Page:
Gallbladder Attack
Natural Remedies

Gallbladder Attack Remedies

Betaine HCL

Posted by Steve (Florida) on 01/05/2014

I just hope that this message reaches as many gallbladder attack victims as possible because what I am going to state is the absolute truth and the last thing I want to see happen is another senseless surgery. When you feel an attack coming on or if it is in its peak pain just take one 600 mg tablet of betaine HCL and the attack will subside in just a few minutes. People get these attacks due to their stomachs not producing enough natural HCL. 50% of the people above 40 yrs old have this problem. HCL naturally stimulates the gallbladder to pass bile and stones through the duct. It is wise to take 100 mg of B6 each day as B6 dissolves the gall stones over time. Also, instead of waiting for a gall bladder attack to take the HCL, it is best to take one 600 mg tablet of HCL with each large protein meal. Just give our Lord and Savior Jesus Christ credit for this tremendous piece of advise.

Replied by Xanadu

It is weird that you would say B6 helps with gallbladder attacks in that on the very day (yesterday, 11/3/17) I started taking vitamin B6 for other issues I had an attack that evening. I didn't know what is was at first because the pain was moving all over the place, right mid abdomen, right side at waist, left side at waist, under right ribs into right waist, even the pelvic area, and then sort of concentrated in the right waist. I wondered if the large amount of grass fed butter I had eaten on an ear of corn had anything to do with it, so looking up info on the gallbladder it talked about biliary colic which can have different causes, among them the gallbladder or even the heart, and the pain can radiate to different areas along with the nausea and lightheadedness. So to hopefully pin down if it was my gallbladder I came here to remind myself what I had done in the past from the methods here for my gallbladder and since I had no apple juice I just mixed up some ACV with the live mother in water with stevia to sweeten to taste and an hour later I was much better. This morning I am still a little nauseated and weak so I will continue the treatment. I am going to take another B6 and hope it doesn't aggravate the condition.

Bowel Function

Posted by Christian (Clacton, Essex) on 08/30/2011
5 out of 5 stars

Keeping the bowel moving is a key to stop the liver/gallbladder system gettting congested; probiotics, raw food, healthy fats, fibre such as psyillium, inulin, kefir etc. Chlorella can help normalize bowel function, and gut ecology but should be introduced slowly, and may require the help of digestive enzymes.

Artichoke extract can help, five days on followed by two days off.

if nuasea or an attack develops, lay off fats and oils for a few days, take plenty of water and 1/2 to 1 teaspoon of Choline bitarterate each day in body temp water will help, especially with nausea.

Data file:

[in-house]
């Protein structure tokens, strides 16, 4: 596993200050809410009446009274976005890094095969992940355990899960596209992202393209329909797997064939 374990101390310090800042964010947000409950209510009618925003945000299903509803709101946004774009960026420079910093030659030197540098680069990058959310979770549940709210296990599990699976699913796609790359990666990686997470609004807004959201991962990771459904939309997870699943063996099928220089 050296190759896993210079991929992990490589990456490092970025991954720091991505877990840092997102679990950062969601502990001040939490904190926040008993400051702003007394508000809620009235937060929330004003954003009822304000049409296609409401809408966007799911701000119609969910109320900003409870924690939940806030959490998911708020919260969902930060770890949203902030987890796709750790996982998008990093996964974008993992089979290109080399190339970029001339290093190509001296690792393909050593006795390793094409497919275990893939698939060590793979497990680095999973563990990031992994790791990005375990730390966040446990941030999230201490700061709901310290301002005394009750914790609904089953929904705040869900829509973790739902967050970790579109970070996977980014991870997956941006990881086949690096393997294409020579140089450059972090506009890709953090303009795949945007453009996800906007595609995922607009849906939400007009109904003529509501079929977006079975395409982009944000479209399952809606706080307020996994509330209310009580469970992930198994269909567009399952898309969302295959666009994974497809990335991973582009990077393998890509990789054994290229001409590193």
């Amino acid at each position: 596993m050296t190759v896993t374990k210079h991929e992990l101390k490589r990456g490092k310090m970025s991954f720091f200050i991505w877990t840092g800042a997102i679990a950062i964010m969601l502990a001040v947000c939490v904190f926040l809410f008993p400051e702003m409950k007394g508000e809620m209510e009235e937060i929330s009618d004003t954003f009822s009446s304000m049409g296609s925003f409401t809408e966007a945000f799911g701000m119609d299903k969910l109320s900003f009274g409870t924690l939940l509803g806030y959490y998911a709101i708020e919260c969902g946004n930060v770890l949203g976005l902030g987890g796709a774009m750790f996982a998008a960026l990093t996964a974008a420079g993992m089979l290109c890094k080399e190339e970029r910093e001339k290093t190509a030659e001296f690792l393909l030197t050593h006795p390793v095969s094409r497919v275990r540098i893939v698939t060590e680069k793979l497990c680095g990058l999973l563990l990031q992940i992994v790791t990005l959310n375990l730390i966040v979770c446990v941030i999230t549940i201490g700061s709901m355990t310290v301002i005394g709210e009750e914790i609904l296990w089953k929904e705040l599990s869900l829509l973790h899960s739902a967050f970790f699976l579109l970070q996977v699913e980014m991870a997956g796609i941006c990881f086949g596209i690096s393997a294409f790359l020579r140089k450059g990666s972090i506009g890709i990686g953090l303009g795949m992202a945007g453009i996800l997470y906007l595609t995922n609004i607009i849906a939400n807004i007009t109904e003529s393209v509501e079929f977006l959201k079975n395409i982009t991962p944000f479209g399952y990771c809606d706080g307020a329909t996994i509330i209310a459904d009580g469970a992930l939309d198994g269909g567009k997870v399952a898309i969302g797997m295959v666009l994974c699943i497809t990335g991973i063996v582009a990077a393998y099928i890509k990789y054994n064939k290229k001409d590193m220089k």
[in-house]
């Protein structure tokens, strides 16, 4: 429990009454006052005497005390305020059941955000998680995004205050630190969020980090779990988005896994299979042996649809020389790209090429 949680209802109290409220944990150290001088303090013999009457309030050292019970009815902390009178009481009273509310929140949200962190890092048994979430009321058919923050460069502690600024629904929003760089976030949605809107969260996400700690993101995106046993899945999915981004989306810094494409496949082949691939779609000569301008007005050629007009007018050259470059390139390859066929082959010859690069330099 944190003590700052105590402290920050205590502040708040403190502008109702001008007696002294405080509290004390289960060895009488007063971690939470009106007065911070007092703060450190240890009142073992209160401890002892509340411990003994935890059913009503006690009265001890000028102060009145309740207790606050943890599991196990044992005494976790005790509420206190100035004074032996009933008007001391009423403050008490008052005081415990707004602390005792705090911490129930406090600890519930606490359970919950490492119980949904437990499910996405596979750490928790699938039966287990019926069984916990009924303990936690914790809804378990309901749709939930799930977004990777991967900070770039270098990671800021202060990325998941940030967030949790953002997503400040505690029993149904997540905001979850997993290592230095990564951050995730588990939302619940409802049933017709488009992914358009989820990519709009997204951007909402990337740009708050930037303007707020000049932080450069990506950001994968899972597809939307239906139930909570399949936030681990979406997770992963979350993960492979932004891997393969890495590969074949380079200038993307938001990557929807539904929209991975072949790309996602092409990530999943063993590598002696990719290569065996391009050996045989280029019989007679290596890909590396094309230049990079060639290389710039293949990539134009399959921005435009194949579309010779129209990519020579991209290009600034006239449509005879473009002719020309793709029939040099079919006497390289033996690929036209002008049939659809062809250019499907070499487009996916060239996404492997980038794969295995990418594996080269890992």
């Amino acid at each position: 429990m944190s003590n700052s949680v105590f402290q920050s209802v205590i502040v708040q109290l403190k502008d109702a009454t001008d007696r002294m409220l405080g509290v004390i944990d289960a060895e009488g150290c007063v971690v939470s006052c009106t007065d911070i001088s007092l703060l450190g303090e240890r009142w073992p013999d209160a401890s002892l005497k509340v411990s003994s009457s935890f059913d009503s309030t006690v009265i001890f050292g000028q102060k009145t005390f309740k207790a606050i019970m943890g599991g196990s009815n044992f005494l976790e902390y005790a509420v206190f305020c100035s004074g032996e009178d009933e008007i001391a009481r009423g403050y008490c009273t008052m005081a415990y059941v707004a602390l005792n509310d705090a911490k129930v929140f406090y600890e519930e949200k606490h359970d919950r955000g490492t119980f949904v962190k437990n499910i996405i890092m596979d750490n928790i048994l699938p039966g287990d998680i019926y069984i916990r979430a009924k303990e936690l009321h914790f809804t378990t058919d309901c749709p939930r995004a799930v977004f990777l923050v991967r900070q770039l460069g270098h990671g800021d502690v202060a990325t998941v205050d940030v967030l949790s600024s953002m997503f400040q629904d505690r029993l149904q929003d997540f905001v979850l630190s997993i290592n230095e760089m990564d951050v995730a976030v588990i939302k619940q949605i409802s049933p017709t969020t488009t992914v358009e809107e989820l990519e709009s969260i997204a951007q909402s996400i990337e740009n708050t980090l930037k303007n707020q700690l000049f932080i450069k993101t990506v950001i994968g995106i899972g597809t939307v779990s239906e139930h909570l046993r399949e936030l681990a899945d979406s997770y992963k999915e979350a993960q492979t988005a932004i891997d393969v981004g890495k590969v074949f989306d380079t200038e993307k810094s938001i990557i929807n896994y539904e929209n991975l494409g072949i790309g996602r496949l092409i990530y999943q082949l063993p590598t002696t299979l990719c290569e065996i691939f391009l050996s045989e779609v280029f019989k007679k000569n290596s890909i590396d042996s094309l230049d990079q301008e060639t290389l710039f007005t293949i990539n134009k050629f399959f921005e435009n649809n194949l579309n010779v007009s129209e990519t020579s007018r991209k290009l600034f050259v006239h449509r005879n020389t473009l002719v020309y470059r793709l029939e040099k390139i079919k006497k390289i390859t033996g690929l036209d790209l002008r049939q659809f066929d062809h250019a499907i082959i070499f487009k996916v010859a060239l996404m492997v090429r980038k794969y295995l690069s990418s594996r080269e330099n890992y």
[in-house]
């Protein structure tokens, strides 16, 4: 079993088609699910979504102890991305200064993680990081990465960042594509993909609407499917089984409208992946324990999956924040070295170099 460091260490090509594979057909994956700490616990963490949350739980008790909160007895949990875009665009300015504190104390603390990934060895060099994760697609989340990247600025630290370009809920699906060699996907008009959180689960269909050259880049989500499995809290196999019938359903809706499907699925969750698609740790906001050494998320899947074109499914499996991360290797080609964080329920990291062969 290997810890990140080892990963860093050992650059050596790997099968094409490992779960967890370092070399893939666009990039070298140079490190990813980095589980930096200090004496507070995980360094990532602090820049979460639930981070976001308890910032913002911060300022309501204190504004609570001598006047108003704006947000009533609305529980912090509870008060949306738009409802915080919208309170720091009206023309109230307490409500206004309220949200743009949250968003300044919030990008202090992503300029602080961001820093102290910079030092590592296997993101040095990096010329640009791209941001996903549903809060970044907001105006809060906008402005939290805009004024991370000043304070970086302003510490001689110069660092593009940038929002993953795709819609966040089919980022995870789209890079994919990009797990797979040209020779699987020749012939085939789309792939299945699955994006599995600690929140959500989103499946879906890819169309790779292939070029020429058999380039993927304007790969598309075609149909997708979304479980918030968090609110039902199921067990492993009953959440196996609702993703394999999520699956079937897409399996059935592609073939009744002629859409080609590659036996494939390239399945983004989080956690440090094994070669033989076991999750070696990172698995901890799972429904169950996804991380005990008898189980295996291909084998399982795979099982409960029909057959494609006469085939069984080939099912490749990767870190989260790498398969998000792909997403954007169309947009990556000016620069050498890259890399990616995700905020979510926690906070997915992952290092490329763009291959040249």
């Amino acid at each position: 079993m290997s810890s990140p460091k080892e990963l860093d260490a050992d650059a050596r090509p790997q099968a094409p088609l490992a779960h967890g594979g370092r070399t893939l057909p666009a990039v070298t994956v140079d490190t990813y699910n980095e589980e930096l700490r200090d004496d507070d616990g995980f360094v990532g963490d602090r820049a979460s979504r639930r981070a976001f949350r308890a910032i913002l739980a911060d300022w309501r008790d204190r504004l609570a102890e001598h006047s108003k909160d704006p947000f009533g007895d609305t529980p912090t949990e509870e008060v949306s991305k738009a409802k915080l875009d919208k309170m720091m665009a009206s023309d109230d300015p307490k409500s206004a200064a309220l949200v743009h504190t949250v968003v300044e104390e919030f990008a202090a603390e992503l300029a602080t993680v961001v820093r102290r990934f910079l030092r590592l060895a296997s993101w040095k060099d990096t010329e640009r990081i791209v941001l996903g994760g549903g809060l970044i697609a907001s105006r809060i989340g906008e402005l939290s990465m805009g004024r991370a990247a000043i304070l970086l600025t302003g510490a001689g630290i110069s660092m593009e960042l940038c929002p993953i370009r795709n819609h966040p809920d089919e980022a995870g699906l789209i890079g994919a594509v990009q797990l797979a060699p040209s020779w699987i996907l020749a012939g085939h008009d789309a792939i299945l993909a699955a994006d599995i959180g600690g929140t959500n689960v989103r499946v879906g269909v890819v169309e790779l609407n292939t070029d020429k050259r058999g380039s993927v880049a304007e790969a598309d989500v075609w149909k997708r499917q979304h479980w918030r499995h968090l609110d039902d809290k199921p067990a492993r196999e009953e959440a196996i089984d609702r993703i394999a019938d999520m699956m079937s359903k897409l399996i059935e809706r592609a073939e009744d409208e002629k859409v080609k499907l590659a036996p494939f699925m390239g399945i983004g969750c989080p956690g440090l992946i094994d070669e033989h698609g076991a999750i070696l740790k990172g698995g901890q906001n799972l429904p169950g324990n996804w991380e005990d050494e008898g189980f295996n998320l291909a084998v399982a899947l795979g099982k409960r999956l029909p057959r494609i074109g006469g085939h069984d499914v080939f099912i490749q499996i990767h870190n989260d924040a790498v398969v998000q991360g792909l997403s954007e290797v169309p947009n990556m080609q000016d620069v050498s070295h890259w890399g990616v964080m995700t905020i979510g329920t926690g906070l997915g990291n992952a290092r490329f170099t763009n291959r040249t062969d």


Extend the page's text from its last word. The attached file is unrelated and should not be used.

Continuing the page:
A Cacommile or choline bitarterate retention enema follow by swedish bitters will help. some people do 3 enemas within 36 hours, but dont forget to drink plenty of water, fibre, moderate amounts of healthy food and probiotics.

got to normalize bowel function as priority. if constipation is present or you alternate between that and loose fatty pale stools the liver is struggling and will do so as long as bowel function is poor.

some people find a castor oil pack with hot water bottle on it, - over the gallbladder/liver area for 30 mins gives relief AFTER an enema has been given.

do keep well hydrated, especially if using enemas.

Caraway Seeds

Posted by Alla (Los Angeles) on 05/20/2015
4 out of 5 stars

There are a couple of herbs with anti-spasmodic properties: dill, fennel, caraway seed, cumin, peppermint in lesser degree. They are all relatives, except peppermint. When I feel pain coming in I take 1/3 of tea spoon of caraway seeds and chew them, then swallow. It helps to take the spasms off and does not interfere with digestion. The ACV works also, but the mechanics are different, it reduces need for bile, so it does not try to get out of the gallbladder, so no pain, but you need bile to digest fats and proteins.

There is an over the counter medication in Europe, called No-Shpa. It is widely used to alleviate gallstone attacks and spasms. I do not know if it exists here, the active ingredient is dropaverine.

I use ACV with meats, just pour over a piece. And take some caraway seeds in the end of the meal. Also, add caraway seeds in soups and other dishes.

Just my 5c, :)

Castor Oil Packs

Posted by Mama To Many (TN) on 06/19/2013
5 out of 5 stars

If I have a gall bladder attack, I use a castor oil pack. I make a square of several layers of flannel (I think wool is better but didn't have a wool cloth.) and pour castor oil on it. Lay it over the gall bladder area. (maybe a 5 inch by 4 inch square?) Cover with plastic wrap. Cover with a heating pad. Usually the pain subsides in 1/2 hour. But I leave this on for 2 hours. Some say you should then rise the area with water and baking soda but I don't do that.

Sometimes Apple Cider Vinegar in water (1 T. in 8 oz. Water) will help a lot. I usually do the ACV and castor oil.

Over the years I have figured out what triggers attacks... Caffeine, dairy (except butter). If I stay away from those two things I very rarely have any trouble. If I have them once in a while, it doesn't seem to be a problem. I also only use coconut oil and olive oil in food prep and almost never eat out. (Fast food, fried food etc. Is usually a trigger for gall bladder problems. )

~Mama to Many~

Celery and Mint Leaves, Lemon Juice

Posted by Rossana (Toronto, Ontario, Cnada) on 07/01/2009
5 out of 5 stars